The prevailing view was that Riggs Hellams was turning the trick. Leland Mortenson, slugging right fielder, was coming around. With a couple weeks to go, he was closing in on thirty homers. His strikeouts were down. He seemed happier. Those in the media who followed the team were warming to him, depicting Mortenson as a free-thinking throwback who read Kerouac in the clubhouse and quoted him around the batting cage. He had only a high school education yet lived with a college professor. He was attuned to the heartbeat of his laidback town, where streetside vendors near the ballpark sold bootleg Loggers tee shirts with Mortenson’s Number Twenty-Three on the back and marijuana leaves on the shoulders. The club was fifteen games out of the wild-card race but had recently taken two out of three in Detroit and was now headed to Kansas City in search of similar damage to another contender.
Hellams knew a good bit of it was bullshit. Mortenson’s attitude was better. Either Leland enjoyed talking with Hellams, or he had decided to feign enjoyment. Hellams wasn’t sure. Ballplayers developed their skills at bullshit as much as their batting strokes, and Mortenson had a great swing when he got there. Then there was that smooth agent, Les Jacklin, he and his image specialists, and his brother-in-law, the apparent fixer, at least by Bill Clendenon’s suspicion. Gary Sjakich thought Riggs had made Leland a new man. Riggs suspected the beauty was skin-deep.
Leland rang Hellams’ room and asked him to meet him for lunch at the Hereford House.
“How about we split a cab?” Riggs suggested.
It was a good thing. The old Hereford House was shut down, but the cabbie knew and took them to another location, where “Zona Rosa” was in front of the name. They both ordered Kansas City Strips. They were pricey, not so much for a big-league ballplayer, though.
“Pretty heavy lunch,” Riggs noted.
“Ah, I skipped breakfast,” Leland replied. “Ballgame ain’t till eight.”
Leland picked at his salad. “I’m sorry for the way I behaved when you first got here. I was trying to see if I could trust you.”
“My job ain’t to get you in trouble, Leland. My job is to keep you out of it.”
What Hellams was learning about Mortenson was that he could be charming when it suited his purposes. Most great hitters were self-absorbed. How could they not be? They soared above the mere mortals, the working stiffs who had to lower themselves to performing the fundamentals – getting a bunt down, hitting to the right side to advance a runner – as a means of clinging to a fleeting slot in the big time. The gifted didn’t have to bother with all that. They just swung away. It didn’t matter if it was three-and-oh. They always had the green light. They could do more recklessly than others could manage under control.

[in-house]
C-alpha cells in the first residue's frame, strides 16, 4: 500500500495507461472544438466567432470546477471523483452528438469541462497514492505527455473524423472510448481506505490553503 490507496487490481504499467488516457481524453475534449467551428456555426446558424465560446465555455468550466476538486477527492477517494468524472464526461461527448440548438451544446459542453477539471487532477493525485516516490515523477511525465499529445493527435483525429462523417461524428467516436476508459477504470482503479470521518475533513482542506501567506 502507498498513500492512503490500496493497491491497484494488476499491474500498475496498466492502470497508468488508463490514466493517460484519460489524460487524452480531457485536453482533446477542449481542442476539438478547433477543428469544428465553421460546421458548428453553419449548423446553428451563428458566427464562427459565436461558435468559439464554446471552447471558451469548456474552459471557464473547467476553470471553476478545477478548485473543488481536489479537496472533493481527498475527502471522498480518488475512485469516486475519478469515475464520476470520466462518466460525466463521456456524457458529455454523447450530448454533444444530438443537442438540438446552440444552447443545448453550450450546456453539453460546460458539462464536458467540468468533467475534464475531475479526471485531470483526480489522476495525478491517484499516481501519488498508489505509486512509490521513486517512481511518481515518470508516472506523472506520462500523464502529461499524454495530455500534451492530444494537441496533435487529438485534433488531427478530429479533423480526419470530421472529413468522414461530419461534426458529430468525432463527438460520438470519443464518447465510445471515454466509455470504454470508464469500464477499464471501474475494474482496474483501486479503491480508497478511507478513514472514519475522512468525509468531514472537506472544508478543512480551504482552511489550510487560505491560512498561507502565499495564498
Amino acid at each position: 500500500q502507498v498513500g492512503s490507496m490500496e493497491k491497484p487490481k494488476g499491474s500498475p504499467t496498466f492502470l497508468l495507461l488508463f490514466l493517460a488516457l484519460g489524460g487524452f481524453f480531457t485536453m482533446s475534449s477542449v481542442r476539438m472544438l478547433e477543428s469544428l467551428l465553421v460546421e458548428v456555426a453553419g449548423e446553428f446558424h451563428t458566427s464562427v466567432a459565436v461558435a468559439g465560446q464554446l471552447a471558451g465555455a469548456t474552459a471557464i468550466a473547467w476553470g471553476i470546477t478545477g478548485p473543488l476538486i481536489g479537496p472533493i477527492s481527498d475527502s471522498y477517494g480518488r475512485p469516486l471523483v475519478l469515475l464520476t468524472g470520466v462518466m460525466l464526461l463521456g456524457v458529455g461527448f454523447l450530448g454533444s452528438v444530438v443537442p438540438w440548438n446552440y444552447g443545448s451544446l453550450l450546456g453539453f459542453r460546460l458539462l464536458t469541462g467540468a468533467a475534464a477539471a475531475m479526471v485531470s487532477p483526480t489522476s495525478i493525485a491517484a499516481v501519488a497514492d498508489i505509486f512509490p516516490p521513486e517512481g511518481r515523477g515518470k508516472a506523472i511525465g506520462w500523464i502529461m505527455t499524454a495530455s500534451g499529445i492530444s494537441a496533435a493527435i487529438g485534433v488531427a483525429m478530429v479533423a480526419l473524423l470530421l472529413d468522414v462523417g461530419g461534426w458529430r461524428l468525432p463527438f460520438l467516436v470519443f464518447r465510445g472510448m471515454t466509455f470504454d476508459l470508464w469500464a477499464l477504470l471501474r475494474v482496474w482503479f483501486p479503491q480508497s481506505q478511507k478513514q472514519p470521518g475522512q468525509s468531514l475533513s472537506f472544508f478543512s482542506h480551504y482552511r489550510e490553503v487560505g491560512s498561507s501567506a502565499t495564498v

Therein lied the rub.
“Hey, Riggs, I googled you, man. You had a pretty good career.”
“I done ah’ight, I reckon.”
“Hey, you want some Sea Hogs? Let’s get some Sea Hogs?”
“What are Sea Hogs?”
“Big ol’ shrimp wrapped in bacon. You’ll love ‘em. Ma’am? Ma’am? We’d like to order some Sea Hogs.”
He was right. Riggs loved them.
“What I was noticing,” Leland said, “was that you actually played with Dock Ellis.”
“Yeah. He was a real good pitcher. Could’ve been great.”
“So, were you there …?”
“When he pitched a no-hitter? When he was supposedly on acid?”
“No,” Riggs said. “The game was in San Diego. I was back in Pittsburgh. I’d broke my ankle and was on the fifteen-day DL.”
“How long were you out?”
“Fifteen days,” Riggs said. “Them was different times. That ankle still bothers me.”
“But you knew him?”
“Yeah, he was something. There was a lot of guys burning themselves out in them days. Lots of guys took greenies. Lots smoked pot. I never heard of nobody taking LSD, but, with Dock, yeah, he probably did. Wasn’t no testing back then. You know, there was the Vietnam War, hippies, Nixon … it was a crazy time. Ballplayers back in them days cost you boys a heap of privacy.”
Hellams tried to keep his expression blank.
“D’you ever get into anything like that?”
“Nah,” Riggs said, “never did. I drank lots of beer. Smoked cigarettes in the runway sometime. I’d get nervous if I thought I might have to pinch-hit. I was a country boy, Leland. Most of the guys into drugs was city boys back then. Not all of them, but the boys from the sticks wasn’t acclimated. Most of them come to a bad end. Dock Ellis come to a bad end. He’d dead, you know.”
Riggs stared at Mortenson. His eyes were a little bloodshot.”
“You ain’t thinking about getting tore up and trying to take Clayton Kershaw deep, are you?”
The Dodgers were in Portland next week.
The steaks had arrived. Leland put some effort into getting his baked potato just right.
“Nah,” he said. “Course not.” Then he looked at Riggs, smiling. “Kershaw’s a lefty. That’d be too easy.”
“It’s just fascinatin,’ that’s all,” Leland said.
TO BE CONTINUED
Read my novels, The Intangibles and The Audacity of Dope, both available in softcover and Kindle versions at amazon.com.